Brooklyn

Brooklyn has their spacey apartments. The farther east or south you go, the further your dollar stretches. Just keep that commute we warned you about locked in your mind.

The Bronx

Ahh, the Boogie-Down Bronx! The South Bronx is home to Yankee Stadium, so the area is undergoing a lot of positive development. Amazing deals and lifestyles can also be found in the Northeast Bronx in the neighborhoods of Pelham Parkway and Co-cop City. The apartments will be spacier, and you’ll ultimately get more bang for your buck...not only in rent, but also bodegas, grocery stores and restaurants. When it comes to having and housing a car, The Bronx is the most user-friendly neighborhood around. It's not uncommon to find street parking, and the parking garages are a fraction of what you will pay in other boroughs.

Staten Island

If you are looking to stay with the suburb experience while still calling yourself a “New Yorker”, we would recommend living in Staten Island. It can only be reached by a bridge from Brooklyn (i.e. a car is a must), or a 20-minute ferry ride that will take you to the bottom of Manhattan. The North Shore is home to the hoods St. George, Tompkinsville, Clifton and Stapleton, and is the most urban of the island.

Big City Living

Once you get to NYC, there are a few things you should know to help you make you look like less of a transplant.

Getting Around Town:

  • Ditch the car. In NYC you can get just about anywhere using public transportation and your own two feet. Owning a car in NYC is more of a liability than a convenience: with limited parking (running as high as $400 a month), perpetual bumper to bumper traffic, insurance, gas, and all of the potential tickets from NYC’s extreme parking laws, you’re better off selling your car to help pay the rent.
  • Learn the subway system. Know your line. Know your train car. Know your schedule. The subway runs 24/7.
  • The left side of the subway escalator is for those rushing, stay on the right side if you’re feeling like a casual stroll.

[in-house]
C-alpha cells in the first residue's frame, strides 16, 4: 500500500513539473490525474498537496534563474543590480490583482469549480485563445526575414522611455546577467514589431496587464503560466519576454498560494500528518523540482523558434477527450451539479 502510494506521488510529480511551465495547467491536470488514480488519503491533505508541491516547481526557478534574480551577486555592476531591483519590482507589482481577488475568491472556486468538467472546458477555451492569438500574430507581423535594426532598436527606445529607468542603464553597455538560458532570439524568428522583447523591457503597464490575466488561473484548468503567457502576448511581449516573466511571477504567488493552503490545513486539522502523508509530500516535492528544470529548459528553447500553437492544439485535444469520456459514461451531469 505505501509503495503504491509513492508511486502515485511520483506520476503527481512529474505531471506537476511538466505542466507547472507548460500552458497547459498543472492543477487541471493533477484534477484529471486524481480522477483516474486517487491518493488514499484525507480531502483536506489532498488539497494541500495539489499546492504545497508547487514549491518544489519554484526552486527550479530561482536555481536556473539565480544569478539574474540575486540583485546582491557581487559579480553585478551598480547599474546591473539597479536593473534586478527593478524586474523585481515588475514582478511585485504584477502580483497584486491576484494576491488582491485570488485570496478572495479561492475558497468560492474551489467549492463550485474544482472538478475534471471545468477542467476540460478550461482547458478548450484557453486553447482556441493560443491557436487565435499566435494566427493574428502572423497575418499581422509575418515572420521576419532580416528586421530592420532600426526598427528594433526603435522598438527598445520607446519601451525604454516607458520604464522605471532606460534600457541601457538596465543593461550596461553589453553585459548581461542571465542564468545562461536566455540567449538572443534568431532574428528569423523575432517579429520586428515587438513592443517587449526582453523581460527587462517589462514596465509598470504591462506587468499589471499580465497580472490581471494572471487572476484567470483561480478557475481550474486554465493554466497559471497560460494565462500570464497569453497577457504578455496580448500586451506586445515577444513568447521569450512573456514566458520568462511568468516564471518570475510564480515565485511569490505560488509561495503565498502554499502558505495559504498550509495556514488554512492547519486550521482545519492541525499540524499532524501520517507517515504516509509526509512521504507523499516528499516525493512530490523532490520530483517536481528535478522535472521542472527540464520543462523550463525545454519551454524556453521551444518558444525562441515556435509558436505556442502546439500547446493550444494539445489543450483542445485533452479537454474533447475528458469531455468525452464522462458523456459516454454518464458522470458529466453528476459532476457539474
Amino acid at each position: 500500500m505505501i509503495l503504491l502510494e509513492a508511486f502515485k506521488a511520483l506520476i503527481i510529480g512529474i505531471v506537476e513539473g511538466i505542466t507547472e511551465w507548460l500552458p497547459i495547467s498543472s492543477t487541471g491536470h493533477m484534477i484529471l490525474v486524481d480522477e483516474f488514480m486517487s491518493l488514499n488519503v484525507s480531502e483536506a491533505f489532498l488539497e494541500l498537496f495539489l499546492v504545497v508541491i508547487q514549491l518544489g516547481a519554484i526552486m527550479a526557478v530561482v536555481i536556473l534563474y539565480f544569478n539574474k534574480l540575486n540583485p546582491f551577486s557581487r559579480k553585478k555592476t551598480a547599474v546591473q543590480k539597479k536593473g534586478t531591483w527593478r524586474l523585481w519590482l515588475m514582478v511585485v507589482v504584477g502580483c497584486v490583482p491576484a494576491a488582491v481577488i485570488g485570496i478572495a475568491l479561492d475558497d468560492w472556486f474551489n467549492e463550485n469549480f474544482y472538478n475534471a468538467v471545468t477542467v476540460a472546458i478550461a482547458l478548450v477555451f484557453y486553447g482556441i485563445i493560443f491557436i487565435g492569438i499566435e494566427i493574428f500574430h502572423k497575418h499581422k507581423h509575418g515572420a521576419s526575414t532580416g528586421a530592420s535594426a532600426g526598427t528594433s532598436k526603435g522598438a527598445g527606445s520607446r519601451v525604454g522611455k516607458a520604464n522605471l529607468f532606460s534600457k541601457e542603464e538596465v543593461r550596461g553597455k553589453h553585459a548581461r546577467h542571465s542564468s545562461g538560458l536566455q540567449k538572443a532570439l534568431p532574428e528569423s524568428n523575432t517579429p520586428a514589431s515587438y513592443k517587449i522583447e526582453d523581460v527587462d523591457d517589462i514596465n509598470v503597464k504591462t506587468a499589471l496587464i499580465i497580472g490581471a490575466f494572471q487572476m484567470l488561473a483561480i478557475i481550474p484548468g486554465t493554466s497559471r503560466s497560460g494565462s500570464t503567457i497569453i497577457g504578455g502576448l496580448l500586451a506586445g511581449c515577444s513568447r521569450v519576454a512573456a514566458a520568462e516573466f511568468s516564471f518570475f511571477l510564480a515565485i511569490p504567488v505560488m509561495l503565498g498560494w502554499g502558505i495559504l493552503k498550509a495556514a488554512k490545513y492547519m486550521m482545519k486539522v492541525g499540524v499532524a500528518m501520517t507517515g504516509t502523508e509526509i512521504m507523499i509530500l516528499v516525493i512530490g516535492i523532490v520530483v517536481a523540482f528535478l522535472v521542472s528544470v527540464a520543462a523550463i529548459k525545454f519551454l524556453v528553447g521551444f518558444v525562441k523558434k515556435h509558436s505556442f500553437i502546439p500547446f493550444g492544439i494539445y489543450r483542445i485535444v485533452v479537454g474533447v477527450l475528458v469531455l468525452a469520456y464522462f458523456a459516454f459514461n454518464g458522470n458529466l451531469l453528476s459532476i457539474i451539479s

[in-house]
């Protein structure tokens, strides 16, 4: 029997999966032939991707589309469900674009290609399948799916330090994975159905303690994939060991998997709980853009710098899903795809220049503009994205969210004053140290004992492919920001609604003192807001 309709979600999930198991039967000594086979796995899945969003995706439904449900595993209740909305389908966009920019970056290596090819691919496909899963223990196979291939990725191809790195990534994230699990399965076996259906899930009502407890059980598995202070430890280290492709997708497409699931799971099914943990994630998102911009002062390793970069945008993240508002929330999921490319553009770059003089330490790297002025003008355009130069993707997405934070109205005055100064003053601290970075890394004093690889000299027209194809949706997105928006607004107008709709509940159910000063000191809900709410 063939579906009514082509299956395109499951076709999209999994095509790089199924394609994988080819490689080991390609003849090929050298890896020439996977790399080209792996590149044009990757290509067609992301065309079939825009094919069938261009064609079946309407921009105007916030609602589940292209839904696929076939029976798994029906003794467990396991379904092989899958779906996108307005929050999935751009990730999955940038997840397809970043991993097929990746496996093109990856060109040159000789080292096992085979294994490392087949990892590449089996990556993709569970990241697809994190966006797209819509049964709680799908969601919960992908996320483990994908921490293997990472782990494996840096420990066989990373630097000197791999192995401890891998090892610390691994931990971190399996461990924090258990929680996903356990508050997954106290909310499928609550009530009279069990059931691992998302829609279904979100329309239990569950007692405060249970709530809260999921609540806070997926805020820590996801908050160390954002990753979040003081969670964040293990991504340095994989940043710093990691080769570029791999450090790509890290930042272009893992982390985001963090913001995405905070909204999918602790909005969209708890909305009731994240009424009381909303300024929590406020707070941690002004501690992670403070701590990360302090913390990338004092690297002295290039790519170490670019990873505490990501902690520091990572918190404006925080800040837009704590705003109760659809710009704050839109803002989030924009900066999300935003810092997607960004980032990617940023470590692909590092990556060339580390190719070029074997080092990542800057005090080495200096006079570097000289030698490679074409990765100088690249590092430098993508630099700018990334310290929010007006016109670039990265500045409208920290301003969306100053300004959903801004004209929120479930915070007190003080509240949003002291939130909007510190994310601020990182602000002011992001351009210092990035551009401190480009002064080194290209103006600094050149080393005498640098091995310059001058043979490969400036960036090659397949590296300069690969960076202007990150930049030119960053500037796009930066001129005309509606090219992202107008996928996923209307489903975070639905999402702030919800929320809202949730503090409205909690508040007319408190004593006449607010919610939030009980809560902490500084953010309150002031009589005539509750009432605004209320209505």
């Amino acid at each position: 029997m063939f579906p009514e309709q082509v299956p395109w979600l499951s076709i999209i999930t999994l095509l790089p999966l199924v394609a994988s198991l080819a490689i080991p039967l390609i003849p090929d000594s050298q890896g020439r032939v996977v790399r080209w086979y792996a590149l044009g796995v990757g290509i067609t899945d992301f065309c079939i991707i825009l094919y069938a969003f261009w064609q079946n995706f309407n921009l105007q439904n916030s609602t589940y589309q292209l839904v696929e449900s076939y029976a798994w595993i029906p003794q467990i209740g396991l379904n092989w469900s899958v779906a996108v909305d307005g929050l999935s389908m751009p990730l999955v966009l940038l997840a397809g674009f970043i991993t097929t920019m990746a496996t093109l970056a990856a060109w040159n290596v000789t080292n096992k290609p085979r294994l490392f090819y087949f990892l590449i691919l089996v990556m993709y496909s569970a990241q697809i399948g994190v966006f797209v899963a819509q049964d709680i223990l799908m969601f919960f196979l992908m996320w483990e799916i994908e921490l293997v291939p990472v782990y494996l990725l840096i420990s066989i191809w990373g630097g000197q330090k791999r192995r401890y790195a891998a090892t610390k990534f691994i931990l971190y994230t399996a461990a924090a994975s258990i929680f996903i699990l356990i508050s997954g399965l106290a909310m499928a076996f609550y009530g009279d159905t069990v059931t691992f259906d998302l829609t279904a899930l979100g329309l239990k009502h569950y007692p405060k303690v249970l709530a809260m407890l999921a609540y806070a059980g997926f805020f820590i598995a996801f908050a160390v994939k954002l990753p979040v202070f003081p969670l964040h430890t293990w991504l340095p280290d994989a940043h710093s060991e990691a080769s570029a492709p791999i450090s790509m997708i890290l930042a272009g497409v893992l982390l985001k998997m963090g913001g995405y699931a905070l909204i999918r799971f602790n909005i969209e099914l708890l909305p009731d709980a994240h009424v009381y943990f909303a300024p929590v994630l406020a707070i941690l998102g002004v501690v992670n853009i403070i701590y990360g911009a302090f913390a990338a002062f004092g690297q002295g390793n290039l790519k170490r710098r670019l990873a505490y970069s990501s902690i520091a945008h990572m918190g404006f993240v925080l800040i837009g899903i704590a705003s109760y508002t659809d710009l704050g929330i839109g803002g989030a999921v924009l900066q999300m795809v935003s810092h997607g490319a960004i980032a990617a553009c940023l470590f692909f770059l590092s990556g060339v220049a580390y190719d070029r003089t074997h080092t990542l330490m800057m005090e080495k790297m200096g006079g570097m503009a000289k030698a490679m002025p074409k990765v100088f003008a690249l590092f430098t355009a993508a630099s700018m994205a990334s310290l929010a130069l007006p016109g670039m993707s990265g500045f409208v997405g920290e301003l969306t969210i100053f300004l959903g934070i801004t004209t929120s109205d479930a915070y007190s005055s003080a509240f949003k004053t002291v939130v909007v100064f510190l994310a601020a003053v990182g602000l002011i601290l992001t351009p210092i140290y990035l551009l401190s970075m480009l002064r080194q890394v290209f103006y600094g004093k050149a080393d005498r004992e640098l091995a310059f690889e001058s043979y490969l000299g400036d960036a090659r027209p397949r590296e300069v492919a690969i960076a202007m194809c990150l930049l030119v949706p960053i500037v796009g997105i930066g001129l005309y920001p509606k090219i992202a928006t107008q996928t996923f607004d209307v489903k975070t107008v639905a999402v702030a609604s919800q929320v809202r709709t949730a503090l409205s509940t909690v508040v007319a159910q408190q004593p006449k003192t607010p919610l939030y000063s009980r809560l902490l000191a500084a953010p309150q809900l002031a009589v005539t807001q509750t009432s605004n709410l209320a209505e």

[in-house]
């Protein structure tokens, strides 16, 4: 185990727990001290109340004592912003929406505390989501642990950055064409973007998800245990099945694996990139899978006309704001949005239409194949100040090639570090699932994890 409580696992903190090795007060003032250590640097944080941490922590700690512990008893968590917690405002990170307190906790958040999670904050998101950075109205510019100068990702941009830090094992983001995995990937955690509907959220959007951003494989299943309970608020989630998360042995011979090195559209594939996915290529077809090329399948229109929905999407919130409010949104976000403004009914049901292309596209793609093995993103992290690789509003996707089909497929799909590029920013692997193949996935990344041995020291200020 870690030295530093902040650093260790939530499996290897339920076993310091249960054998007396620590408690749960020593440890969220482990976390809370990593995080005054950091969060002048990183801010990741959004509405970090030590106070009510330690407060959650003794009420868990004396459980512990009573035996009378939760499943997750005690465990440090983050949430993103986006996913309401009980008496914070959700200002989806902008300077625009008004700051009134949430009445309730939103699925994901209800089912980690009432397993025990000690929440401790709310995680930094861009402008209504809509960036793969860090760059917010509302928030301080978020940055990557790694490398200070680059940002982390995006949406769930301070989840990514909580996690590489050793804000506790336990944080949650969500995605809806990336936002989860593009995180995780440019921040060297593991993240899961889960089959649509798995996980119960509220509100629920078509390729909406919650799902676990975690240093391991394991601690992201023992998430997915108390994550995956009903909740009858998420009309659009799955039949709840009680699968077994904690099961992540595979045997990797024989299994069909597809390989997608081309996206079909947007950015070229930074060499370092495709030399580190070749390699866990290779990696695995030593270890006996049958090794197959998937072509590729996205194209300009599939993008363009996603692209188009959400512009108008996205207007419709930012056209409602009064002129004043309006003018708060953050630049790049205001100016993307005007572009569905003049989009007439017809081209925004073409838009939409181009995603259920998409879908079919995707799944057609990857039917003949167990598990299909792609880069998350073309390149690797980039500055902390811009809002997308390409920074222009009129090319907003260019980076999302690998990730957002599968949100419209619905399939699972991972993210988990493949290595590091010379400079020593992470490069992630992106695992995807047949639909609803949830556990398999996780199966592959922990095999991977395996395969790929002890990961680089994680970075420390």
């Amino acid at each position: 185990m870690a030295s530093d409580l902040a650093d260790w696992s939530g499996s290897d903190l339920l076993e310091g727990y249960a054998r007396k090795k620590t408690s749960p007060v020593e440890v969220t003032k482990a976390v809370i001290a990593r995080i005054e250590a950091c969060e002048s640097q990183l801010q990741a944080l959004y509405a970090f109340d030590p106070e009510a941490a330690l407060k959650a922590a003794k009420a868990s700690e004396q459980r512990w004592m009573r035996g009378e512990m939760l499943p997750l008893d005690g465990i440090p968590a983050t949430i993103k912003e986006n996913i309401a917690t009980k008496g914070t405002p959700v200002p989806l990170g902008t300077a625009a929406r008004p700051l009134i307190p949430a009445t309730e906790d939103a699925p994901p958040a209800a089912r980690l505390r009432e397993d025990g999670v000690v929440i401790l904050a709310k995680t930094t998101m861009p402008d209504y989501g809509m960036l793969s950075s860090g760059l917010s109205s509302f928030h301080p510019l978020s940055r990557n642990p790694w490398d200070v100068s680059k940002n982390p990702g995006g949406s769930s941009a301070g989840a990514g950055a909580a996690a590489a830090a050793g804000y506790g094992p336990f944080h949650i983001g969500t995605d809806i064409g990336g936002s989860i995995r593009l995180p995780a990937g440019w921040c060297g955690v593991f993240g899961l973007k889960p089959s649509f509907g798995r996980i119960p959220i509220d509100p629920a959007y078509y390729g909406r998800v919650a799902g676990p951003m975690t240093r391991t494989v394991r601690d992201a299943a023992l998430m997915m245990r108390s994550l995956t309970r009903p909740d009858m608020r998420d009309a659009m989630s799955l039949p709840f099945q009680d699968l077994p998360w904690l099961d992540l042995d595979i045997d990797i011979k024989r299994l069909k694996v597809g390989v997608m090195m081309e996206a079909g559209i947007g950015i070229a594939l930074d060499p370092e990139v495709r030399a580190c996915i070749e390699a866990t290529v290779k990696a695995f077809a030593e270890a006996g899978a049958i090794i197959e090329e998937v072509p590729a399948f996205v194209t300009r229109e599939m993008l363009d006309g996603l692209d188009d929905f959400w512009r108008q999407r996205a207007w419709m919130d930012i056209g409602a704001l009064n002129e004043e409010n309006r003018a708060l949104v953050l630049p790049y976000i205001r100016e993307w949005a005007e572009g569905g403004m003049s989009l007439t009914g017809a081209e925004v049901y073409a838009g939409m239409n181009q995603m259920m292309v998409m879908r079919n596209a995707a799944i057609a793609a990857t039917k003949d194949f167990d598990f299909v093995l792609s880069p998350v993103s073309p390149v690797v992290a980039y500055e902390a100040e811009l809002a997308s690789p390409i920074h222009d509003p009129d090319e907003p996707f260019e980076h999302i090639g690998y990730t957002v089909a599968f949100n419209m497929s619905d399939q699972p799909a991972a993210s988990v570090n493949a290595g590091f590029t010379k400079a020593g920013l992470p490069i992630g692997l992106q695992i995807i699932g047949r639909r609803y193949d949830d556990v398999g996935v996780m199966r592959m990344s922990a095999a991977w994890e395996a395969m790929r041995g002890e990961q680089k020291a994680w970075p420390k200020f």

• Invest in a good pair of shoes for walking. You’ll be doing a lot of it.
  • Carry with you a quality collapsible umbrella. It rains a lot in NYC and, not to beat it into the ground, but you’ll be doing a lot of walking.

Now that your unlimited MetroCard has been put to good use, let’s reconvene! New York’s 5 boroughs are home to over 8 million people speaking over 800 languages. And no matter the borough you choose to call home, we’re sure you’ll bring something unique and amazing to the table. Get your apartment fondue skewers.

Rent Report
New York
February 2017 New York City Rent Report

NYC rents decreased over the past month

New York City rent prices decreased by 0.1% over the past month, and prices are 1.0% higher than last year. 1-bedrooms in New York City have a median rent of $3,220, while 2-bedrooms cost $4,110.

Midtown East is the most expensive neighborhood

  • Midtown East: Midtown East is the most expensive neighborhood for renters in NYC. A 2-bedroom there has a median rent of $6,200, and 1-bedrooms cost $3,520. Rents have grown by 2.1% in the past year, though prices decreased by 0.6% over the past month.
  • Chelsea: Chelsea has the 2nd highest rent prices in NYC. Median rents in Chelsea are at $6,030 for 2-bedrooms and $4,490 for 1-beds. Rents grew by 0.4% over the past month.
  • Upper East Side: The Upper East Side is the 3rd most expensive neighborhood for renters, with 2-bedrooms running a median rent of $5,750. Rents have increased by 1.0% over the past year, and prices grew by 0.6% over the past month.

Financial District has the fastest-growing rents

  • Financial District: Having experienced a 7.3% increase in rent prices over the past year, the Financial District shows the most year-over-year growth in NYC. 1- and 2-bedrooms there cost $3,640 and $5,390, respectively.
  • Kips Bay: In Kips Bay, rents have grown by 3.6% in the past year, and prices increased by 0.9% over the past month. A 2-bedroom in Kips Bay has a median rent of $5,000, and 1-bedrooms go for $3,320.
  • West Village: With prices 1.5% higher than they were a year ago, the West Village shows the 5th fastest-growing rents in NYC. 2-bedrooms there rent for $4,950, while 1-beds run $3,920.